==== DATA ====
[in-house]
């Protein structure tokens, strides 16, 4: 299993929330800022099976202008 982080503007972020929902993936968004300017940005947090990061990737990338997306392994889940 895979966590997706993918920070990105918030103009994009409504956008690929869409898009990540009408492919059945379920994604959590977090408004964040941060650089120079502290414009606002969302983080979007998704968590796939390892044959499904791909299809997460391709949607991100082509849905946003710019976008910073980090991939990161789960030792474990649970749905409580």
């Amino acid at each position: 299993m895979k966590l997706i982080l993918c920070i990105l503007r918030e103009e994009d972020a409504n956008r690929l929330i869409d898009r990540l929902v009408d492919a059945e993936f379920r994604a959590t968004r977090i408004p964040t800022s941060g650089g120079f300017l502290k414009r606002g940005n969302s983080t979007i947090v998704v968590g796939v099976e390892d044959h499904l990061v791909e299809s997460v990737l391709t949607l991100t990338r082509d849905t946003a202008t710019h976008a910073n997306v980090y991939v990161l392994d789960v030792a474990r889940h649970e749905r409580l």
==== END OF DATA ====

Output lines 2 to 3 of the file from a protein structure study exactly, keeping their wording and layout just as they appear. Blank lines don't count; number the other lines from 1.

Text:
């Protein structure tokens, strides 16, 4: 299993929330800022099976202008 982080503007972020929902993936968004300017940005947090990061990737990338997306392994889940 895979966590997706993918920070990105918030103009994009409504956008690929869409898009990540009408492919059945379920994604959590977090408004964040941060650089120079502290414009606002969302983080979007998704968590796939390892044959499904791909299809997460391709949607991100082509849905946003710019976008910073980090991939990161789960030792474990649970749905409580």
């Amino acid at each position: 299993m895979k966590l997706i982080l993918c920070i990105l503007r918030e103009e994009d972020a409504n956008r690929l929330i869409d898009r990540l929902v009408d492919a059945e993936f379920r994604a959590t968004r977090i408004p964040t800022s941060g650089g120079f300017l502290k414009r606002g940005n969302s983080t979007i947090v998704v968590g796939v099976e390892d044959h499904l990061v791909e299809s997460v990737l391709t949607l991100t990338r082509d849905t946003a202008t710019h976008a910073n997306v980090y991939v990161l392994d789960v030792a474990r889940h649970e749905r409580l």